USA Track & Field and TV and Amateur Sports and Sports/Recreation and Naming rights/sponsorships and Media & Marketing and Sports Business

USA Track & Field clears big hurdle with NBC deal

May 10, 2014
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USA Track & Field is on the cusp of signing a multiyear deal with NBC, fulfilling its longtime wish of pulling all its programming onto one network while strengthening its finances.

NBC for the first time will air 16 hours of track and field competition from April to July each of the next three years leading up to the 2016 Olympics, sources said. The deal will be announced next month.

NBC declined to discuss the deal.

While officials for Indianapolis-based USATF declined to reveal financial details, they said the deal is a definite upgrade in their televised programming.

USATF has had a limited number of events scattered around on ESPN, ESPN 2, Universal Sports Network, NBC Sports Network and NBC, making it difficult for fans to find track and field events on TV.

“We think it has the potential to greatly increase the exposure of our sport and athletes,” said USATF spokeswoman Jill Geer.

rop-tv-deal-051214-15col.jpg Events such as U.S. National Championships draw 1.5 million TV viewers. Sports marketers think a new deal with NBC can push USA Track & Field event ratings higher.  (Photo courtesy of USA Track & Field)

NBC has been rolling up deals with Olympic sports’ sanctioning bodies, having signed contracts in the last two years with U.S. organizations for swimming, gymnastics, figure skating, snowboarding and skiing.

“NBC controls the Olympic TV coverage, and they’re trying to showcase the talent that will draw eyeballs to the Olympics,” said Indianapolis-based sports marketer David Morton.

The partnership also gives USATF a broader level of exposure, he added.

“Television exposure is what drives marketability,” Morton said. “This type of exposure is essential for the growth of these sports.”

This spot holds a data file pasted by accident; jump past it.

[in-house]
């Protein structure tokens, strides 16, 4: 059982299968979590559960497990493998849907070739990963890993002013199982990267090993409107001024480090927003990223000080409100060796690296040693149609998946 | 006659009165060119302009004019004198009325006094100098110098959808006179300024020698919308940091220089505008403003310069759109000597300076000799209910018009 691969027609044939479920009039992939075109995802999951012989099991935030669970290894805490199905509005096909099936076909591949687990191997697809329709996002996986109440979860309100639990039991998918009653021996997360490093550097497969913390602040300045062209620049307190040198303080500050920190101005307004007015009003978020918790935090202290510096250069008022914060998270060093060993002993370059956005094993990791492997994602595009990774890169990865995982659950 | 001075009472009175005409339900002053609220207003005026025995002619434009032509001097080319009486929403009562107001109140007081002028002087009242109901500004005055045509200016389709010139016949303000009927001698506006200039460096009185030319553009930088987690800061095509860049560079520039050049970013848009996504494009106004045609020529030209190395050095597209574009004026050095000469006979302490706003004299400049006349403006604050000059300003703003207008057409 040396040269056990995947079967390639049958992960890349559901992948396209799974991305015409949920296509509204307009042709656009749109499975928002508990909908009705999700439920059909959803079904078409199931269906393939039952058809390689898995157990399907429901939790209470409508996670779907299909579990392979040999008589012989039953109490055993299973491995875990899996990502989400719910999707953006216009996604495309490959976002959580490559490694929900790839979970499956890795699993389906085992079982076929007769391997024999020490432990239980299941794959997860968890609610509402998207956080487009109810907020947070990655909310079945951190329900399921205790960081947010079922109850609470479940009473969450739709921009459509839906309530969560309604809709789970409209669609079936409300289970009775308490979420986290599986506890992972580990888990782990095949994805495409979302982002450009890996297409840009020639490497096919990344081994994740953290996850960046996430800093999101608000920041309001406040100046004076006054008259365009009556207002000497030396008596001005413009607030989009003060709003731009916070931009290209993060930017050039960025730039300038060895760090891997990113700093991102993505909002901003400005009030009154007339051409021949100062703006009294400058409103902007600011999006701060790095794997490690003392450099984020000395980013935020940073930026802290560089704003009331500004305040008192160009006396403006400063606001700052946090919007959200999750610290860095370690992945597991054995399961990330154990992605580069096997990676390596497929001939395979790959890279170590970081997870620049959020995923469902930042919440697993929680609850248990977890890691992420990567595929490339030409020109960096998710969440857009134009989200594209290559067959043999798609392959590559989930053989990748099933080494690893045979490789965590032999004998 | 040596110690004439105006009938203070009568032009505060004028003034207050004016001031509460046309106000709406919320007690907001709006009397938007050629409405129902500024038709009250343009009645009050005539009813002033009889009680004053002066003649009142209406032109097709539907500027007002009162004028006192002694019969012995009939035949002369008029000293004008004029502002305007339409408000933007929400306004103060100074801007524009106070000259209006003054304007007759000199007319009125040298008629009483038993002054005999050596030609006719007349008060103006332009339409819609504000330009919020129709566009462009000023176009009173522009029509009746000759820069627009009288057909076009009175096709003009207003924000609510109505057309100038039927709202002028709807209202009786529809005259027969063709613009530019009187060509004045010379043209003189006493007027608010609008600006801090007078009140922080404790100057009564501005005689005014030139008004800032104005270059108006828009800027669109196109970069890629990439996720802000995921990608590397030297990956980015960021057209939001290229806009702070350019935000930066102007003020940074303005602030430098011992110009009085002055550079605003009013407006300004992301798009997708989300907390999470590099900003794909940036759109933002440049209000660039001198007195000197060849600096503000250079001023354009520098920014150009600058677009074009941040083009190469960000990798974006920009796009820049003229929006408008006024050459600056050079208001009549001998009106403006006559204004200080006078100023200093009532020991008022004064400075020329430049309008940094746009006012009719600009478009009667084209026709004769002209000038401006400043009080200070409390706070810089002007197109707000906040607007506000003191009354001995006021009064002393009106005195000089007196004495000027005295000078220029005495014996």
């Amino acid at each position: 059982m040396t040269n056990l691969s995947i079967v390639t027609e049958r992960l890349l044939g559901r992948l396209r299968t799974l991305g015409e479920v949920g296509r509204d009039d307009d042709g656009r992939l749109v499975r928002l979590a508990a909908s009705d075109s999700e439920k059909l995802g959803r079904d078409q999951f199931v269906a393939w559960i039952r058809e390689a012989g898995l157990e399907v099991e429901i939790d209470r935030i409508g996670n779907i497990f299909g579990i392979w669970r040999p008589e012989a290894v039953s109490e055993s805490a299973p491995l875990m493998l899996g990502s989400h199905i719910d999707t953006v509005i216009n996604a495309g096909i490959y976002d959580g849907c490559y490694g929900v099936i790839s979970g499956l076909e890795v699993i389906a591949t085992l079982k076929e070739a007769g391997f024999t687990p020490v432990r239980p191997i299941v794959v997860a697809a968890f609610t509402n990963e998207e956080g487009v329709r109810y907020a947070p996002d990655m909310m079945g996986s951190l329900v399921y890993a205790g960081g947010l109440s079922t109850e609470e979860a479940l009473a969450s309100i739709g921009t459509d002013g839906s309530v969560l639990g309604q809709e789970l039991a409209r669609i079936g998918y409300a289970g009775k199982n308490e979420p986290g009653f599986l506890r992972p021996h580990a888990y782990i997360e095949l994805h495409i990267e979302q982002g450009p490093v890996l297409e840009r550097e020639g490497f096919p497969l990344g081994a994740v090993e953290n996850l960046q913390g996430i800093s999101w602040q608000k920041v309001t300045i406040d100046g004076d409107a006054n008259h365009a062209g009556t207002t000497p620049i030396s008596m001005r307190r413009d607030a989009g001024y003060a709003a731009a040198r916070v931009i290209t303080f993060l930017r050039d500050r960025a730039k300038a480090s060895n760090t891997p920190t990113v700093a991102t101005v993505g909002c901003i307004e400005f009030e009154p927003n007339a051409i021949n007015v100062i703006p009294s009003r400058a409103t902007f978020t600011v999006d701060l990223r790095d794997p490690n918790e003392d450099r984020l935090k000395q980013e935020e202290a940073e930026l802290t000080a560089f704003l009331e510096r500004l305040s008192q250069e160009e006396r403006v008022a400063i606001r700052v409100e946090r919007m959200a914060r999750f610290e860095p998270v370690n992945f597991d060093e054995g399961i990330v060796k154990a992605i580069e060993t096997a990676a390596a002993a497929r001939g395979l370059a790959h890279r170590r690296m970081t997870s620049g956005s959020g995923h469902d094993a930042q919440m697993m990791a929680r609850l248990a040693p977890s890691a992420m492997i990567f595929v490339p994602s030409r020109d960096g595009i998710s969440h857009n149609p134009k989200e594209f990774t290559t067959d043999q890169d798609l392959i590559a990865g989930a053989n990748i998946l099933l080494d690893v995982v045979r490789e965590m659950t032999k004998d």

USATF has been fighting for a better TV deal for more than two decades. In years past, the organization has essentially had to buy TV time and pay for it by selling ads.

“What NBC has shown already is a partner philosophy, rather than a vendor philosophy,” Geer said. “It’s a philosophy that USATF has never had before in a broadcast partner.”

The NBC deal is part of a three-year plan USATF CEO Max Siegel launched when he was hired two years ago.

“Max’s plan called for moving from a time buy to a rights-fee deal, and we’re in the middle of that,” Geer said. “We’re not to the point of getting a rights fee yet, but we’re moving in that direction.”

Morton thinks USA Track and Field has enough stars—such as marathoner Ryan Hall and sprinter Allyson Felix—and big events—including the Nike Prefontaine Classic and Drake Relays—to lure a sizable audience. In recent years, big-time U.S. track meets have drawn nationwide TV audiences of about 1.5 million viewers. Morton said that could go higher with a coordinated effort from NBC and USATF.

The NBC broadcasts, said sources familiar with the deal, are essentially a revenue-sharing pact, where NBC and USATF each get control of part of the advertising inventory and split some of the expenses.

Not only do the NBC broadcasts give USATF an important revenue stream, they also give the sanctioning body a way to offer sponsors additional exposure. Some USATF sponsorship contracts stipulate that a certain level of exposure must be attained, and if the sanctioning body can place sponsor ads in NBC broadcasts, it has to dole out fewer dollars to promote its sponsors in other ways.

“The way we are approaching our broadcasts now has had a significant impact on our bottom line in terms of net savings,” Geer said.

The NBC deal also is opening up new partnerships for USATF.

For the first time, USATF has partnered with USA Swimming and USA Gymnastics on a joint sponsorship package that includes event hospitality and TV advertising inventory for all three sports. The three national governing bodies are billing themselves as the “Trio to Rio,” a reference to the 2016 Olympics in Rio de Janeiro. That deal would not have been possible without the NBC pact.•

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